Either way, this is totally allowed and while not recommended, you could make some decent cash doing this as a side gig.

Market Research AKA How I Found My Dentist

When we were first building the app, we had to test it’s emailing features constantly.

But we also didn’t want to spam people (potentially over and over again), so we had to think of unique approaches in our email.

The best thing we could think of was to email local businesses pretending to be a potential customer and ask them for prices.

Why? Because while receiving cold emails and being sold to may not be fun sometimes, receiving an incoming lead asking for prices is something businesses would never ignore. It generated us a lot of opens, and of course replies too.

We emailed dog trainers, dentists, computer shops, and more.

Actually, I ended up going in for a consult with one of the dentists that responded and they’re now my dentist.

I’ll never forget sitting in that dentist chair:

“So Lior, how did you find us?”

“Well I created this software to find local businesses lacking in SEO and I emailed all the ones in Toronto, and you’re one of the ones that responded fast and had good prices, so I decided why not.”

This lead me to thinking of all the market research that could be done with ScopeLeads before you start a business or before launching a new product.

For example, a popular practice before building a B2B software company is to cold email businesses that would be your target, ideal client, and ask them what their biggest pain points are. Once you learn from them, you can start building a software solution that solves their problem and then even get them to pre-pay for an account which can fund your development.

ScopeLeads is the perfect tool for this because of it’s ability to generate lists of local businesses instantly and the outreach capabilities.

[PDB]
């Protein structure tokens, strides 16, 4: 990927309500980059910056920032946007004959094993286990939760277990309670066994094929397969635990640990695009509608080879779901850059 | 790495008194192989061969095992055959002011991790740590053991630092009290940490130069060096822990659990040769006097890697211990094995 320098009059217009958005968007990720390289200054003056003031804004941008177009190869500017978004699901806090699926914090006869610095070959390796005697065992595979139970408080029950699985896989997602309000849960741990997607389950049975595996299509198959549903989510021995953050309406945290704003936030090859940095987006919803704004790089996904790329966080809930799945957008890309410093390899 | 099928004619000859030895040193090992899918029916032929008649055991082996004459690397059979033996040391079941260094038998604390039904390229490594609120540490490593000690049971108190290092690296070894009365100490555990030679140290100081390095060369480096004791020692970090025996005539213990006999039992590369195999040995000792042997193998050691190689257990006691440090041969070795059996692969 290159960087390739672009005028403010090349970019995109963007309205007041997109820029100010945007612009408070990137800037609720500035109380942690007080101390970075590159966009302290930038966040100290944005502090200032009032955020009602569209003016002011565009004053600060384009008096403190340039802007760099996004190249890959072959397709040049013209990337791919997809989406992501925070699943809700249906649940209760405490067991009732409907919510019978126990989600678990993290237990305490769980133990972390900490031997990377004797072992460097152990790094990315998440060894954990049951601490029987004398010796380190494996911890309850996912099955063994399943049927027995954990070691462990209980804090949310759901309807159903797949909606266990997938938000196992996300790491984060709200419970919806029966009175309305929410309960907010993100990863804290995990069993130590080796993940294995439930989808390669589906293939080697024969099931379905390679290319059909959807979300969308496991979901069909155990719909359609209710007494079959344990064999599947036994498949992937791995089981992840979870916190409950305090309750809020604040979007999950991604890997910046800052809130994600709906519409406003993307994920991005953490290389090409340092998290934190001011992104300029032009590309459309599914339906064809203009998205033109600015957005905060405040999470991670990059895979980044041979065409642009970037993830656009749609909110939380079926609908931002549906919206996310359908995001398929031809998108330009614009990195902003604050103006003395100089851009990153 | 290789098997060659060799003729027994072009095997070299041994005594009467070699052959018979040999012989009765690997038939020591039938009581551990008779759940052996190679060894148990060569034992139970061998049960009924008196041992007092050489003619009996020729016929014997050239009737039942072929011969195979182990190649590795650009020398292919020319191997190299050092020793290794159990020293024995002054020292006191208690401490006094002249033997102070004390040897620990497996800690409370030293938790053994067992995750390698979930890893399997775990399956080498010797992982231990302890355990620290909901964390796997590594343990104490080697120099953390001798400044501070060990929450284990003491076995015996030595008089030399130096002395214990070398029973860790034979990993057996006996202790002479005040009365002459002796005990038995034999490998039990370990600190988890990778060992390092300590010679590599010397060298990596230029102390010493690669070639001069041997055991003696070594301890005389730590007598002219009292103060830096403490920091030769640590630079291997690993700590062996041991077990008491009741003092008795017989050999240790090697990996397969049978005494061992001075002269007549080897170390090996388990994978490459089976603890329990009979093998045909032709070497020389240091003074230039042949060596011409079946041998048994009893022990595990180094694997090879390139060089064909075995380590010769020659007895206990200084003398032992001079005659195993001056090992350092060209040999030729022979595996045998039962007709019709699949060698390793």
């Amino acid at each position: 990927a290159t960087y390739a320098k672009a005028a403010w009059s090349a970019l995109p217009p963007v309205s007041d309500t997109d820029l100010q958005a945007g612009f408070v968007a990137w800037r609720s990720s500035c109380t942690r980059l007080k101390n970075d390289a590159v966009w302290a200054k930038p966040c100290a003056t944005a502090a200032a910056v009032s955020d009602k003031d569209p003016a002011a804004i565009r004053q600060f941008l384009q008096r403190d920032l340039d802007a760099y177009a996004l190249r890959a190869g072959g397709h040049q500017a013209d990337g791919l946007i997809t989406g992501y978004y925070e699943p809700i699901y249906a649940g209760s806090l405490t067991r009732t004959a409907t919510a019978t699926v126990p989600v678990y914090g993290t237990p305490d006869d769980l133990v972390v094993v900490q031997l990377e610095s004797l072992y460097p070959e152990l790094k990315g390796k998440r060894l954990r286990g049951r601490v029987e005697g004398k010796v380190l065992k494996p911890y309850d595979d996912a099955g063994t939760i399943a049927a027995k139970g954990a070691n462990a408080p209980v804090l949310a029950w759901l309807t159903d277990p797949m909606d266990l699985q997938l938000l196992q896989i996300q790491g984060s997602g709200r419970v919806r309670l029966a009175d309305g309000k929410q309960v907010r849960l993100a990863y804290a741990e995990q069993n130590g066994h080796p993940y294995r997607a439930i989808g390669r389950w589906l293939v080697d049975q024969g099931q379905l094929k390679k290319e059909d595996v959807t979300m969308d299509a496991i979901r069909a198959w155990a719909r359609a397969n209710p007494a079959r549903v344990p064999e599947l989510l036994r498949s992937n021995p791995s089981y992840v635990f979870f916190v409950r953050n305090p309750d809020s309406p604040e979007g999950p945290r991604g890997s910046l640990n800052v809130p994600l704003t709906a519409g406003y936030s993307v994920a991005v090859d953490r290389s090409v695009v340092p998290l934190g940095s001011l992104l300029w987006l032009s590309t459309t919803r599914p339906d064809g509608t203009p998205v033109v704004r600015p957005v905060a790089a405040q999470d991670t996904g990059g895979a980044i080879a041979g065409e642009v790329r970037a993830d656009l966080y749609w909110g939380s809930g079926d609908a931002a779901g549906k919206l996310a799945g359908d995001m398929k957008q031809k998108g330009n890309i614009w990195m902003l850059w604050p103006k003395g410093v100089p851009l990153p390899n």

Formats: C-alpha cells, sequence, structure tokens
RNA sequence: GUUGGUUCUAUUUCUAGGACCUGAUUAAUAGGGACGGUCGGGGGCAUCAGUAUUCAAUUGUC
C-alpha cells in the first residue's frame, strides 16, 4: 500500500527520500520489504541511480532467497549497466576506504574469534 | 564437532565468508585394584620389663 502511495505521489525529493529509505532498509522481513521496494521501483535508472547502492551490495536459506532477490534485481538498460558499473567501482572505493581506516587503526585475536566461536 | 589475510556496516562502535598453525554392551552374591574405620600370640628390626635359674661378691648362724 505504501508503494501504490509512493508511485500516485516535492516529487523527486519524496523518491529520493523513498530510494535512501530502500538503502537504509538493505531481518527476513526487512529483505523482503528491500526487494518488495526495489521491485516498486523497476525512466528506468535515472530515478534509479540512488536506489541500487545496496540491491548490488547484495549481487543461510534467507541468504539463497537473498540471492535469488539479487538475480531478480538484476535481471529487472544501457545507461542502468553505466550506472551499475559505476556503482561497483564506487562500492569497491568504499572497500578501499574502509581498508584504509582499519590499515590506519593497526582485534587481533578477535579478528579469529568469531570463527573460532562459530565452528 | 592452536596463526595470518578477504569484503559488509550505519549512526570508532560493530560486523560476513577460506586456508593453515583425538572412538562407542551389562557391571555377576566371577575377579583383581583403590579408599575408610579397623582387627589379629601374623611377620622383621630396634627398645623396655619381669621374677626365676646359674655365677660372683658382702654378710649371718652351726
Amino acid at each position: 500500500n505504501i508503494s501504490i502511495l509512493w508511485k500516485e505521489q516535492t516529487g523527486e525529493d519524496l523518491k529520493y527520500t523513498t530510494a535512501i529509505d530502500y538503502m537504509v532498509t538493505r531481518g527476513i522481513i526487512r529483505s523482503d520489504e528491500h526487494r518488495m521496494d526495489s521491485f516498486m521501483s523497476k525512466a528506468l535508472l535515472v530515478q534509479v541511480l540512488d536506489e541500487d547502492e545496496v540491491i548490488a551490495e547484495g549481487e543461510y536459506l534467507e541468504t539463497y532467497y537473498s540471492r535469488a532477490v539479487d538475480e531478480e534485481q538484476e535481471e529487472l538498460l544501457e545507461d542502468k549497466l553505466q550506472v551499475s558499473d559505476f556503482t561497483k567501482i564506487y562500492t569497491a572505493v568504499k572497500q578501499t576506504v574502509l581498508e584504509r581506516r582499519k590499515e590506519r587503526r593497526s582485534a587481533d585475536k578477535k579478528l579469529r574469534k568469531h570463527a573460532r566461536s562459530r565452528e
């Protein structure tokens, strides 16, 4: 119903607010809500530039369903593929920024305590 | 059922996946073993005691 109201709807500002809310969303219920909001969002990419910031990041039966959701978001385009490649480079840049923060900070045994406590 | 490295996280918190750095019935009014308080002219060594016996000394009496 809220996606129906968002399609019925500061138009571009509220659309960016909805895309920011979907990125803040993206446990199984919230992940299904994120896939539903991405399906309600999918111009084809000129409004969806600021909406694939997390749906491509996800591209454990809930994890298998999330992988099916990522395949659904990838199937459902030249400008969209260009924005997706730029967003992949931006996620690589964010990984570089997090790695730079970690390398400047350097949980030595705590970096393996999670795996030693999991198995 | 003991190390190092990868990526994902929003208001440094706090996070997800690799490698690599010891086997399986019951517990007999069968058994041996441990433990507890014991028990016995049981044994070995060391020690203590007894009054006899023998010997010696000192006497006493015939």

Facebook Custom Audiences

For those familiar with Facebook advertising, you know how powerful Custom Audiences are. These are highly targeted or specified lists of Facebook users that you are able to target your ads to. They can come from your site’s traffic, or even customer lists.

Since ScopeLeads provides the emails of leads found (duh), that means you can technically upload this list to Facebook as a Custom Audience to make your ads more targeted.

For example, let’s say you wanted to run ads to local plumbers to sell them your digital marketing services. You could run several searches for plumbers in different cities, combine them in a CSV, upload them to Facebook, and run your highly targeted and properly-worded ads to plumbers that are matched by email with users on Facebook. Neat, right?

What clever ways do you use ScopeLeads or can see it being used?

Share your thoughts in the comments section below and if you want to try the app out for yourself, feel free to learn more by browsing the site!

Lior Ohayon

Founder and CEO of ScopeLeads, Lior dabbles with cold emailing once in a while but mostly spends time writing about himself in third-person.